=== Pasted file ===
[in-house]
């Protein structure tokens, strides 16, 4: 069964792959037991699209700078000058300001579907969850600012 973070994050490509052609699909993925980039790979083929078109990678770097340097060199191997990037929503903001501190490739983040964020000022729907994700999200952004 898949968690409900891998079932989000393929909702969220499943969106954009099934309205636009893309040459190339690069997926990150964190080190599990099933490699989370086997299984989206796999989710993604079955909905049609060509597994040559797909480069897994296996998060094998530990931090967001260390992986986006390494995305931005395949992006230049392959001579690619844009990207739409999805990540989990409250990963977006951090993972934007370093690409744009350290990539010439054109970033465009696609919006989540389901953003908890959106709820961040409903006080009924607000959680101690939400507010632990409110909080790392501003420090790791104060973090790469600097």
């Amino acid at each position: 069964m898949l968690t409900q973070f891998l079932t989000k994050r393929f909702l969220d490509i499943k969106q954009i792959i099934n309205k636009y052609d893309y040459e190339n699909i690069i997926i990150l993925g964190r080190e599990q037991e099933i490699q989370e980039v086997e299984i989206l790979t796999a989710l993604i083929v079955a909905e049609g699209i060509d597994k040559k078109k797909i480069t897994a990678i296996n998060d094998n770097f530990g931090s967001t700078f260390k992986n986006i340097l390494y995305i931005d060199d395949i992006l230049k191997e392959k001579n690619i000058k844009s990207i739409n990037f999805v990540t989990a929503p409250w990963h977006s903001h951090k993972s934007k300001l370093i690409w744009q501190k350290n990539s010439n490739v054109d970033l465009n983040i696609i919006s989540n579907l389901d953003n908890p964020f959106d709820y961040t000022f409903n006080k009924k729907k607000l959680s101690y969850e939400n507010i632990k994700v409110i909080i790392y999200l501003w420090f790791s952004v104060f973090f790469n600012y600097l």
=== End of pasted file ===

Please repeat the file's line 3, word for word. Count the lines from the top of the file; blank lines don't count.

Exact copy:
């Amino acid at each position: 069964m898949l968690t409900q973070f891998l079932t989000k994050r393929f909702l969220d490509i499943k969106q954009i792959i099934n309205k636009y052609d893309y040459e190339n699909i690069i997926i990150l993925g964190r080190e599990q037991e099933i490699q989370e980039v086997e299984i989206l790979t796999a989710l993604i083929v079955a909905e049609g699209i060509d597994k040559k078109k797909i480069t897994a990678i296996n998060d094998n770097f530990g931090s967001t700078f260390k992986n986006i340097l390494y995305i931005d060199d395949i992006l230049k191997e392959k001579n690619i000058k844009s990207i739409n990037f999805v990540t989990a929503p409250w990963h977006s903001h951090k993972s934007k300001l370093i690409w744009q501190k350290n990539s010439n490739v054109d970033l465009n983040i696609i919006s989540n579907l389901d953003n908890p964020f959106d709820y961040t000022f409903n006080k009924k729907k607000l959680s101690y969850e939400n507010i632990k994700v409110i909080i790392y999200l501003w420090f790791s952004v104060f973090f790469n600012y600097l």